“What price a life?” – Jonathan Wheeler in The Times over the sorry state of bereavement damages in this country
Sir, It cannot be right that it is cheaper to kill people in England and Wales than it is to maim them (“£13,000 payout for a dead child is an insult, say mothers”, report, Sept 17).The law of damages places a higher value on a badly injured thumb than on a life. Bereaved relatives receive statutory damages of £12,980 after the wrongful death of a loved one, compared with between £14,000 and £25,000 awarded to someone with a badly injured thumb.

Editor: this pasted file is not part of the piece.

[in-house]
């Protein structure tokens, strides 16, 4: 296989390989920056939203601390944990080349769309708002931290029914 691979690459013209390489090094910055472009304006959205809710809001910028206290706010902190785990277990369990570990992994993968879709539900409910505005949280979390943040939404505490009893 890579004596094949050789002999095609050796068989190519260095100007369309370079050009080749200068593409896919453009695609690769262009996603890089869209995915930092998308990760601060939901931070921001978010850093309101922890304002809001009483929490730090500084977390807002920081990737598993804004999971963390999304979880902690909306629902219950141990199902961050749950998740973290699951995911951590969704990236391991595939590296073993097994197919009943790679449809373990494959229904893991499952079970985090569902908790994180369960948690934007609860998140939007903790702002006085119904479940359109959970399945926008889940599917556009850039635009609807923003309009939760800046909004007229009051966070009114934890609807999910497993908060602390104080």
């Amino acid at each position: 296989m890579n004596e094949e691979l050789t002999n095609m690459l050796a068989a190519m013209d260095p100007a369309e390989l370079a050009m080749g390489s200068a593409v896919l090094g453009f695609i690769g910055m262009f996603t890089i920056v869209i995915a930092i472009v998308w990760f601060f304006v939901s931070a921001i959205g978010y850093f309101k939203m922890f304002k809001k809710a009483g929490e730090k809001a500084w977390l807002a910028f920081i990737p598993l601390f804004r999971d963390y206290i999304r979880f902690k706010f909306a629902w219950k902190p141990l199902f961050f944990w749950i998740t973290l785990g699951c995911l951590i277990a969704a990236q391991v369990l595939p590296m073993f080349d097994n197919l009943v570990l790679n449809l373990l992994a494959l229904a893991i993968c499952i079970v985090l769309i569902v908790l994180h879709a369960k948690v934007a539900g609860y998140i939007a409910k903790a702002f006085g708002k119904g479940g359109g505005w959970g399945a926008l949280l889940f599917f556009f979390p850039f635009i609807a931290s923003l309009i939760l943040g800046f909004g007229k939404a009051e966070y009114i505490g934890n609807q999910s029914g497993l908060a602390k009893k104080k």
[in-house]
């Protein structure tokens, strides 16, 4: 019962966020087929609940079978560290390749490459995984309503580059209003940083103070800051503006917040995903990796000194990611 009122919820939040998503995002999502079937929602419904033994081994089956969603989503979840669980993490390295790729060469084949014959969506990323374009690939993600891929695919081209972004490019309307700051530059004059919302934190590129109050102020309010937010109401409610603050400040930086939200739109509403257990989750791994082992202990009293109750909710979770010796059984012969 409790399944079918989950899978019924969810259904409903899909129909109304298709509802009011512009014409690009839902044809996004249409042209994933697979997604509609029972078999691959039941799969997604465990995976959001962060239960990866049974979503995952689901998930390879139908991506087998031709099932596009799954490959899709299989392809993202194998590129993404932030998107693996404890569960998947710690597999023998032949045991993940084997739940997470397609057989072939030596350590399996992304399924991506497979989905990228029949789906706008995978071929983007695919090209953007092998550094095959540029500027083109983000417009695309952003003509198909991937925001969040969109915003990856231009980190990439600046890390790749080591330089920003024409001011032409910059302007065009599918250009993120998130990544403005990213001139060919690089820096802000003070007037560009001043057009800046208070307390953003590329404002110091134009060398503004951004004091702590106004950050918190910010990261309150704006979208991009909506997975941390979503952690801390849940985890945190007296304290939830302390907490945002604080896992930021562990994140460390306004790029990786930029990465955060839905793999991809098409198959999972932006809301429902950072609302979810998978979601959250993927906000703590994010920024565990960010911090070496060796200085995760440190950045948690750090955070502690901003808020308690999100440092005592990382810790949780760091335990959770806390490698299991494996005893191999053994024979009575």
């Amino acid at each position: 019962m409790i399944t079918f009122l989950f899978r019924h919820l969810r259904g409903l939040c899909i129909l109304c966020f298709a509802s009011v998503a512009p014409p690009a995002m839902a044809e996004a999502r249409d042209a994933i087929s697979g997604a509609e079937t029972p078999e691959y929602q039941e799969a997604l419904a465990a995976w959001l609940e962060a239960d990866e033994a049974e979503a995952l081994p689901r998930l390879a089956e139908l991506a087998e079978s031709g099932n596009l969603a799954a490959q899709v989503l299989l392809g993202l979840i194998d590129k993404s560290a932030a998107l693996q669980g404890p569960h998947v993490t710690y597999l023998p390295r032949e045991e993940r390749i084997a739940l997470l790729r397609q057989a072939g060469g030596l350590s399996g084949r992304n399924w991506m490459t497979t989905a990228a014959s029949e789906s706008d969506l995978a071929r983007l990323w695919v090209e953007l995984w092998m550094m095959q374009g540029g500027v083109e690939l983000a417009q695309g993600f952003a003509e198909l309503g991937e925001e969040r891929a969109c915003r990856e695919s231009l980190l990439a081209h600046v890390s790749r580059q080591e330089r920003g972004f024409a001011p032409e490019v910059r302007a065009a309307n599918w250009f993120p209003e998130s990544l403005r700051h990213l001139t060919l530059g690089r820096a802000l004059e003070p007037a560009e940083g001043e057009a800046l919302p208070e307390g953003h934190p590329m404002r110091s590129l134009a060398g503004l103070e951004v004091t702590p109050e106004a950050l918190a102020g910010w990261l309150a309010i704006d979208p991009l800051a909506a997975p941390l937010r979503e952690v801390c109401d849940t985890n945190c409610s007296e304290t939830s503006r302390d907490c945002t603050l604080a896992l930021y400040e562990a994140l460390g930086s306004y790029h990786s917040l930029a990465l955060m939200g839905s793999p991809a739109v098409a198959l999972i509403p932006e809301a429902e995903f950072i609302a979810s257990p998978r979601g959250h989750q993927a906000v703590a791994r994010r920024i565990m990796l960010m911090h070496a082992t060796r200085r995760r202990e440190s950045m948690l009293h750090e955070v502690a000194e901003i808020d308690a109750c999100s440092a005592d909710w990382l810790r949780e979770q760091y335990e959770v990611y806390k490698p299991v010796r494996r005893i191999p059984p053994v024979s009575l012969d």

In a just society, the law needs to show much greater understanding to bereaved families. England and Wales has a production-line approach, awarding a prescriptive amount to a restricted list of eligible relatives, excluding unmarried partners, step-parents, and children who have passed their 18th birthdays. In Scotland, by contrast, the amount awarded relies on legal precedent and a proper examination of the closeness of the bereaved to the deceased, to ensure that any payments are fair.